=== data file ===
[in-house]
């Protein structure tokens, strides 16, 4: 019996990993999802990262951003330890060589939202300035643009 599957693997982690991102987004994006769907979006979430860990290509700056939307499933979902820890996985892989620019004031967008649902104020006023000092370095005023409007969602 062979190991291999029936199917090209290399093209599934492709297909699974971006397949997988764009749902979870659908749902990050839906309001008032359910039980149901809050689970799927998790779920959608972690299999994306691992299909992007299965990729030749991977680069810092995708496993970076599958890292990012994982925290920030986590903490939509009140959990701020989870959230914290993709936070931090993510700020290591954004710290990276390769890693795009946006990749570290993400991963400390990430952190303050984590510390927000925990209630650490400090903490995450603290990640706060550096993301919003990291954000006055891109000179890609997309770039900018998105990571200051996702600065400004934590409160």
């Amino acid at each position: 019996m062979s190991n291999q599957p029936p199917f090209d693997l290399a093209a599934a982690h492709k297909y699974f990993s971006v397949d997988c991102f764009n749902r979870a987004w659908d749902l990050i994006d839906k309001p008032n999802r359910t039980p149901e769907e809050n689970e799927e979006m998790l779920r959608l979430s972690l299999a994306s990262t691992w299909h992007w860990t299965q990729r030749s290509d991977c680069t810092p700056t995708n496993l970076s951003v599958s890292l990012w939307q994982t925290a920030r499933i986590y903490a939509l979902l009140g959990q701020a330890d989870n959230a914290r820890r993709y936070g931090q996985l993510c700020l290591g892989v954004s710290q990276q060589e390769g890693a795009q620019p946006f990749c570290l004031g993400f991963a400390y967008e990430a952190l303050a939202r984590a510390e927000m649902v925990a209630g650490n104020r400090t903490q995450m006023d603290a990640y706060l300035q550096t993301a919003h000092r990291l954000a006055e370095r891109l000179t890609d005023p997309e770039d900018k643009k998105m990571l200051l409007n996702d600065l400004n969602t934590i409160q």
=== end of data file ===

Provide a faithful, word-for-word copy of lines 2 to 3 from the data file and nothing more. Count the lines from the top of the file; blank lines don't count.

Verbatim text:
């Protein structure tokens, strides 16, 4: 019996990993999802990262951003330890060589939202300035643009 599957693997982690991102987004994006769907979006979430860990290509700056939307499933979902820890996985892989620019004031967008649902104020006023000092370095005023409007969602 062979190991291999029936199917090209290399093209599934492709297909699974971006397949997988764009749902979870659908749902990050839906309001008032359910039980149901809050689970799927998790779920959608972690299999994306691992299909992007299965990729030749991977680069810092995708496993970076599958890292990012994982925290920030986590903490939509009140959990701020989870959230914290993709936070931090993510700020290591954004710290990276390769890693795009946006990749570290993400991963400390990430952190303050984590510390927000925990209630650490400090903490995450603290990640706060550096993301919003990291954000006055891109000179890609997309770039900018998105990571200051996702600065400004934590409160």
């Amino acid at each position: 019996m062979s190991n291999q599957p029936p199917f090209d693997l290399a093209a599934a982690h492709k297909y699974f990993s971006v397949d997988c991102f764009n749902r979870a987004w659908d749902l990050i994006d839906k309001p008032n999802r359910t039980p149901e769907e809050n689970e799927e979006m998790l779920r959608l979430s972690l299999a994306s990262t691992w299909h992007w860990t299965q990729r030749s290509d991977c680069t810092p700056t995708n496993l970076s951003v599958s890292l990012w939307q994982t925290a920030r499933i986590y903490a939509l979902l009140g959990q701020a330890d989870n959230a914290r820890r993709y936070g931090q996985l993510c700020l290591g892989v954004s710290q990276q060589e390769g890693a795009q620019p946006f990749c570290l004031g993400f991963a400390y967008e990430a952190l303050a939202r984590a510390e927000m649902v925990a209630g650490n104020r400090t903490q995450m006023d603290a990640y706060l300035q550096t993301a919003h000092r990291l954000a006055e370095r891109l000179t890609d005023p997309e770039d900018k643009k998105m990571l200051l409007n996702d600065l400004n969602t934590i409160q």